A vihar dedicated to the Buddha, apostle of universal love being built on the disputed site in Ayodhya, might actually be a mutually acceptable and eminently sensible settlement for many Hindus and Muslims themselves, says Yogi Sikand on reading Ambedkarite scholar Balwant Singh Charvak's book
The conflict over the now-destroyed structure in Ayodhya, whose chief antagonists have consistently sought to pit Hindus and Muslims against each other, has a hidden dimension representing a third party which, if recognised, could well provide a meaningful solution to the still-unresolved dispute.
So writes Balwant Singh Charvak, a noted Ambedkarite scholar from Uttar Pradesh [ Images ], in a book which I recently came across appropriately titled Ayodhya Kiski?Na Ram Ki, Na Babar Ki ('Whose Ayodhya? Neither Ram's Nor Babar's'). Echoing several other Dalit ideologues who have made similar claims, Charvak argues that the disputed spot in Ayodhya belongs to neither Hindus nor Muslims but, rather, to an ignored third party -- Shudras and Buddhists. This spot, he claims, is where a grand Buddhist temple, dedicated to a Shudra rishi, Lomash (later identified, so he says, as a Boddhistattva or Gautama Buddha in one of his previous lives) once stood.
In his 230-odd page Hindi book, which is based on meticulous research, Charvak argues that there is no evidence of any Ram temple having stood on the site occupied by the erstwhile Babri Masjid [ Images ]. Indeed, he argues, the cult of Ram centred in Ayodhya is of relatively recent origin, and is certainly a post-Buddhist development. He contends that the disputed spot in Ayodhya was actually a hallowed centre of worship of 'low' caste untouchables and Shudras even before Ram's birth, for it was there that a Shudra saint named Lomash was born and where had set up his hermitage. His son Shambhukh, also a saint, was, so he contends, also born in the same place. The father and son were both renowned for their piety, and were immensely popular saints among the Shudras, who were shunned and scorned by the 'upper caste' Hindus.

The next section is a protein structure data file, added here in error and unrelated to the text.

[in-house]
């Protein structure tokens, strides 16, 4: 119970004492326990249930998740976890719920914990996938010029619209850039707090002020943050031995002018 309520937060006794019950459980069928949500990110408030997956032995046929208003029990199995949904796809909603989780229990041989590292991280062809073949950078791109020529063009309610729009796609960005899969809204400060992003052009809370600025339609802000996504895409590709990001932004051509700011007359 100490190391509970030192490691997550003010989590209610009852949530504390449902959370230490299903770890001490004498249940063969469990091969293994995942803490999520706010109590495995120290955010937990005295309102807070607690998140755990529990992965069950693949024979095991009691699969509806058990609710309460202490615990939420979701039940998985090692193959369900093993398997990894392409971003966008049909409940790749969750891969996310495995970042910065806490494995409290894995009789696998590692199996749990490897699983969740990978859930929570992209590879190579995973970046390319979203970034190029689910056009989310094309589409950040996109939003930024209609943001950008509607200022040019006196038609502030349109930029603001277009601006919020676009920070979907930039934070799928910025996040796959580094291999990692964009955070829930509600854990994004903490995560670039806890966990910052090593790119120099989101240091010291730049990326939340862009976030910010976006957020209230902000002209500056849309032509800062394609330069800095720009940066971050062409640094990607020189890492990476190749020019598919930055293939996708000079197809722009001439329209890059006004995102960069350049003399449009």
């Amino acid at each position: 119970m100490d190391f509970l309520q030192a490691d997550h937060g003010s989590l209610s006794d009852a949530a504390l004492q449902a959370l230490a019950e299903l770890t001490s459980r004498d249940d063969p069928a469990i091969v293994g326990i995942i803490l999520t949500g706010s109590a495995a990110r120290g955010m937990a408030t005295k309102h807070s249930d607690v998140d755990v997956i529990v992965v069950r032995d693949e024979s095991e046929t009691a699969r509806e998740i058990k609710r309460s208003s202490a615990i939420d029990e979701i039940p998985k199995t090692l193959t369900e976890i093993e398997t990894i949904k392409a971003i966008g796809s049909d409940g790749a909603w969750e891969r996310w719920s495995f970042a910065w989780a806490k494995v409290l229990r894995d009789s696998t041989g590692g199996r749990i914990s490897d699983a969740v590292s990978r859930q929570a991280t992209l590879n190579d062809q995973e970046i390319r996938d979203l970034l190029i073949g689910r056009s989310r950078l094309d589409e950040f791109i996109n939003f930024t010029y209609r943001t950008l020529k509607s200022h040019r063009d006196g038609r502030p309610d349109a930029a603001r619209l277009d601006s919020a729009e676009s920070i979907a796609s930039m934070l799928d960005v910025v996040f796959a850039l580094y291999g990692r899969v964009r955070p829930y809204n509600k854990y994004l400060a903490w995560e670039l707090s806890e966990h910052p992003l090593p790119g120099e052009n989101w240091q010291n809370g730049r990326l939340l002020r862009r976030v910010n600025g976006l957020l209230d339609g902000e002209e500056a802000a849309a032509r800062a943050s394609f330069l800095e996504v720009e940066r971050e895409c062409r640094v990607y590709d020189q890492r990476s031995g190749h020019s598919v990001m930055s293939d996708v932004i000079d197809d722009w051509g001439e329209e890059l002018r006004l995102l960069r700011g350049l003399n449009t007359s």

According to the Ramayana [ Images ], Charvak writes, Shambhukh was killed by Ram for having violated the Brahminical code of caste conduct by engaging in tapasya or stern authorities in the hope of entering heaven, something that was forbidden to 'low' caste Shudras by the Brahmins and their religion. This indicates, Charvak adds, that Ram was an ardent defender of the inequitous caste system, which was premised on the degradation of the Shudras.
Because of its association with the Shudra hero-saints Lomash and Shambhukh, Charvak writes, the presently disputed spot was widely revered among the Shudras for centuries. Later, Gautam Buddha is said to have visited Ayodhya, and Charvak argues that it was near Lomash Rishi's chaitya or shrine, supposedly constructed on the disputed spot, that he announced, so Charvak claims (based on a reference to the widely-known Buddhist text The Questions of King Milinda) that he had been Lomash Rishi in one of his previous births.
In other words, Charvak argues, Lomash Rishi was actually a Boddhisattva.